Reid says this is ‘in Fanny’s hand’ but it seems clear to me that it is by Stevenson himself. Take the word ‘dark’:

and compare it with the same word in ‘Memoirs of Himself’ written in 1880:

Here we see the very typical R-shaped ‘k’ and the inverted-v ”r’. Other typical features (not shown here) are the lead-in line to the ‘f’ rising to a spur and the same in the case of the ‘b’ but the ‘p’ starting with a hook. Having studied Stevenson’s handwriting for some time, my opinion is that this is written by him not Fanny. This only makes the entry more interesting.

An interesting description

The description of ‘Character and temperament’ begins ‘choleric, hasty, frank, shifty‘. The adjective ‘hasty’ must be used in the sense of ‘quickly roused to anger; quick-tempered, irritable’ (OED). It is interesting that we find the same adjective applied to a father in Kidnapped

his gillies trembled and crouched away from him like children before a hasty father.

Kidnapped, ch. 23

Hastie is the first name of the white-haired Dr Lanyon in Strange Case of Dr Jekyll and Mr Hyde and he is quick tempered in his outbursts against Jekyll (‘scientific balderdash’, ‘I am quite done with that person’), a habit of thoughtless and absolute rejection that makes him similar to Jekyll (who uses the same words as Lanyon when he twice repeats that he is ‘done with’ Hyde).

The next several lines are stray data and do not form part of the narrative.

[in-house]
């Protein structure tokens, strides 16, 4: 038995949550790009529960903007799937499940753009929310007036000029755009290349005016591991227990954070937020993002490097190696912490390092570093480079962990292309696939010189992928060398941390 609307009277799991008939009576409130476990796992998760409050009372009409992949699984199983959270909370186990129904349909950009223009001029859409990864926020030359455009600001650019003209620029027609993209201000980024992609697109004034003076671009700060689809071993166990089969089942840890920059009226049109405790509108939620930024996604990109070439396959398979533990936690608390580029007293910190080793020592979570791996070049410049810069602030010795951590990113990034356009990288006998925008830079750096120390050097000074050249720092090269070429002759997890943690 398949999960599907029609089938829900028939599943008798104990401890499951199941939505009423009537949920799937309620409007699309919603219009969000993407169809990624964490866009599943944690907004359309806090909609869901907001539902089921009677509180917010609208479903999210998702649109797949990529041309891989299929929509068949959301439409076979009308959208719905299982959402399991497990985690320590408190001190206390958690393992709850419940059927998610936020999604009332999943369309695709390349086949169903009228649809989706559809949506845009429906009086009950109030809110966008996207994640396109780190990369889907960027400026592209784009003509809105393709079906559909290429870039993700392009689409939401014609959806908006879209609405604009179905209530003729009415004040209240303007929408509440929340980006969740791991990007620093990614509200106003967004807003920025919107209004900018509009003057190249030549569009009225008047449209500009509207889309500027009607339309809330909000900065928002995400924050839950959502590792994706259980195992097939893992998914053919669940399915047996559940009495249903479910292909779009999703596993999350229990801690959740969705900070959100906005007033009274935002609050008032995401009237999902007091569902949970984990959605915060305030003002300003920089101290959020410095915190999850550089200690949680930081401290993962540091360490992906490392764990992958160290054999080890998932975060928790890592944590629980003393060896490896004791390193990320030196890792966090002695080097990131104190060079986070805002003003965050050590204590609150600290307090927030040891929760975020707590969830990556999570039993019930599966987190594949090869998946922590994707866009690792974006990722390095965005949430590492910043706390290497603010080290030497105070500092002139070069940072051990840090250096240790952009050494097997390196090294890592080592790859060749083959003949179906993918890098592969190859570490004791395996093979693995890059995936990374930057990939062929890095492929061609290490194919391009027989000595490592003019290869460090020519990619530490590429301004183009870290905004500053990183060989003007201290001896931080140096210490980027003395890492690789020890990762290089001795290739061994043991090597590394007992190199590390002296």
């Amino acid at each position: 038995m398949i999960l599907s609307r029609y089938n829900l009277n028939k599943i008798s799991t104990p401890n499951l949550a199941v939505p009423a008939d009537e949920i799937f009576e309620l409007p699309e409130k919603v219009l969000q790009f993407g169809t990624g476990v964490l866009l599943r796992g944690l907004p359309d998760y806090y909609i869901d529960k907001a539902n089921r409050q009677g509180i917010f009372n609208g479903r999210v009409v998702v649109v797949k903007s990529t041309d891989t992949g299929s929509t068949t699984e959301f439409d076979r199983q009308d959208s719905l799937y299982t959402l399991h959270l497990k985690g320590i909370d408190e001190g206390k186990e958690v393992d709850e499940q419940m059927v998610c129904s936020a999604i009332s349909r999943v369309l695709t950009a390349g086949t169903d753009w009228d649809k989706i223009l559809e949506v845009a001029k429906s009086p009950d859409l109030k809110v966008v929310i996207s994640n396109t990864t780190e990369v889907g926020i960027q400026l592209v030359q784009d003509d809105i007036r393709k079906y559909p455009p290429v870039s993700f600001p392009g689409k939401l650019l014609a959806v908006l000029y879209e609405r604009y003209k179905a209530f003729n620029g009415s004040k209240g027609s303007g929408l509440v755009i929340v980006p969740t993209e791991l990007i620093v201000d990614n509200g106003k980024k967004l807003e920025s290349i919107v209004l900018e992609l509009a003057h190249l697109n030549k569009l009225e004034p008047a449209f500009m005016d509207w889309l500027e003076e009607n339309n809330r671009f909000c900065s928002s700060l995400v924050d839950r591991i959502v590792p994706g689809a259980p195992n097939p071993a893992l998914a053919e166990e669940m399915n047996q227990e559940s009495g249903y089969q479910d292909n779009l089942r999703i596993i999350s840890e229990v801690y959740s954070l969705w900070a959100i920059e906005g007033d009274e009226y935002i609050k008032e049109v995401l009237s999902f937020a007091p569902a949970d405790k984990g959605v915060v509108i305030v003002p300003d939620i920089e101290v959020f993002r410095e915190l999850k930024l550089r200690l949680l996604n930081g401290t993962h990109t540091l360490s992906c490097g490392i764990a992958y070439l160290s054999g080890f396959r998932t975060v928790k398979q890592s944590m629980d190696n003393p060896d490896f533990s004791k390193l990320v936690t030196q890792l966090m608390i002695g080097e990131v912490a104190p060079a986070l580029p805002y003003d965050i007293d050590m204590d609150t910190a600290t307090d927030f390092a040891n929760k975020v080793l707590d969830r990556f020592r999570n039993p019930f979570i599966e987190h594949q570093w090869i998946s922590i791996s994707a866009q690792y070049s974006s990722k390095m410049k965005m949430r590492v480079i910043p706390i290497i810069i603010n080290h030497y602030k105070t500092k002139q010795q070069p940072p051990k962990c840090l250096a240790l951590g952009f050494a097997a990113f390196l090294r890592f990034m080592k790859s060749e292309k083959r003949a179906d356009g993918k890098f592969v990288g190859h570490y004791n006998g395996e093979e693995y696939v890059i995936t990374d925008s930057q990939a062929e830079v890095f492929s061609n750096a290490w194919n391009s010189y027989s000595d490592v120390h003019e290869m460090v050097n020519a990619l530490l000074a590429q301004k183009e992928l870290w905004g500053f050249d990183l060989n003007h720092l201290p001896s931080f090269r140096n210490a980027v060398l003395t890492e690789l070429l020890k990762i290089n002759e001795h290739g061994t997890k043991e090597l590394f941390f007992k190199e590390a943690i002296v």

The last adjective is ‘shifty’. I don’t think that can mean ‘dishonest, not to be depended on’ etc. There’s no entry for the word in the Dictionary of the Scots Language but I can imagine it had a special use north of the border from two OED citations:

1859 […] The canny, shifty, far-seeing Scot
1888 W. Black [writer of the kaleyard school] In Far Lochaber xxiii She was in many ways a shifty and business-like young person